The Butterfly Effect
Today you paid a compliment to the barista who served your morning coffee. She was depressed, suffering in silence This 'butterfly effect' demonstrates the chaotic world we live in and the connectedness of each living creature on the planet where one seemingly unrelated event could impact the lives of many.
and beginning to contemplate suicide. Your compliment inspired her to seek help, to enrol in that course, to call a family member or friend, to apologise to their partner, to give up drugs or a toxic relationship . Whatever it is, you helped her and all you did was pay a genuine compliment that made her feel valued as a human, you made her feel like she mattered. She went on to become a photographer or a dental nurse or a mother. She took better care of herself, started a business, employed people, had kids of her own and her effect on the world and touched many lives.
The butterfly effect shows that we are connected in a chaotic and complex web of events, sometimes cruel, sometimes beautiful but in all cases perfect in its equilibrium. It scares some into action and others into inaction because it can make you feel incredibly hopeful that chaos can work in your favour if you take action or it can make you feel like nothing you do matters. One is positive, the other negative, glass half full or half empty.
The butterfly effect means that even just one change in your life can have far-reaching effects on you and the people around you.
Many people live thinking that there is a myriad of obstacles standing between them and the life that they want, consequently they take no action and make no changes in their daily rituals. "It's just too hard."
What if I told you that in my 20+ years of success coaching it almost always comes down to just one obstacle.
All you have to do is go searching for that one thing that's holding you back, sometimes the search is within you and sometimes it is external. It could be a food you need to eliminate, it could be a fear you need to face or it could be as simple as making that phone call.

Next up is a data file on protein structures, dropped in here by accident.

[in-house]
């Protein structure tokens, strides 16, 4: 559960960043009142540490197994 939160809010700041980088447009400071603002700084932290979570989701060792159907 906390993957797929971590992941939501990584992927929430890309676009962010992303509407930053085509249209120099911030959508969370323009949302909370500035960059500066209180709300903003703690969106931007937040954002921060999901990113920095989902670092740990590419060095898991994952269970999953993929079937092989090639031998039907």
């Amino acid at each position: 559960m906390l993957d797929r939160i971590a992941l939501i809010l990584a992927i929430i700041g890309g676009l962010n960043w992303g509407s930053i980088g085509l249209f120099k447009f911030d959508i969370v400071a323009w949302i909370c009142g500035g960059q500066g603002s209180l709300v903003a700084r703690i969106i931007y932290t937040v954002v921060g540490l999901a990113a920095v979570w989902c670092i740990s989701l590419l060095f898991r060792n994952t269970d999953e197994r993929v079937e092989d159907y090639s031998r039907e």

A client of mine eliminated coffee and alcohol. He stopped feeling anxious during the day and depressed at night, he looked better, smelled better, felt better and smiled more. His energy shifted so much that his sales performance at work went up by over 200%! He started working out, changed his hairstyle and started buying nicer clothes. By week 8 I barely recognised him.
Another client swapped out some of his exercise routine from weight training to yoga and meditation. He was more relaxed, energetic, enthusiastic and confident and it showed in his performance at work. At home he was happier and it changed his life.
Another client merely changed the time of day she worked out, it made all the difference. She eliminated her headaches and no longer had an energy slump in the afternoon.
Another started working from home one day a week and improved his relationship with his partner by making it their 'date night'. They were more intimate, life was better and everyone at work the next day noticed the change in his attitude.
Another started waking at 6am instead of 7am, she was in control for the rest of her day. Her kids were happier, she was more organised in her business, she gained confidence because she had more time to present herself the way she wanted to. Consequently she started winning more clients.
In all these examples the transformation was significant and immediate and it came down to the butterfly effect of that one thing. What's the one thing that's holding you back from greatness?
How do you discover your one thing?
By micro-managing every aspect of your life and every minute of your day. In Part 2 of my book A Higher Branch, I call this The Circle of Conscious Living, in this section I outline a five step system for living by design where you become your own 'Life Architect'. When you live every day with planned actions, you become completely aware of your strengths and your weaknesses. Only when you live with self-awareness can you examine your life with clarity and critical analysis.
Some of my clients feel that planning every minute of their day kills spontaneity and fun, but the reality is that there is no freedom and excitement in spontaneity, it's a trap. The common idea of spontaneity leads to most people drifting aimlessly in the direction of their greatest weaknesses.
If you waste two hours of each day, this adds up to 14 hours in a week, 728 hours in a year, 45 full days per year which is over 6 weeks! Imagine what you can achieve in that time.
The more you are in control of your daily schedule, the more the butterfly effect will work in your favour. Every dawn and dusk is in reality a birth and death experience. We wake, we go about our day and then we sleep. So, every day is a chance for each of us to start fresh. You can literally change your life overnight by deciding to do only one thing differently.
To learn more about getting the most out of your 24 hour day, join us at Upgrade Your Life 2019.
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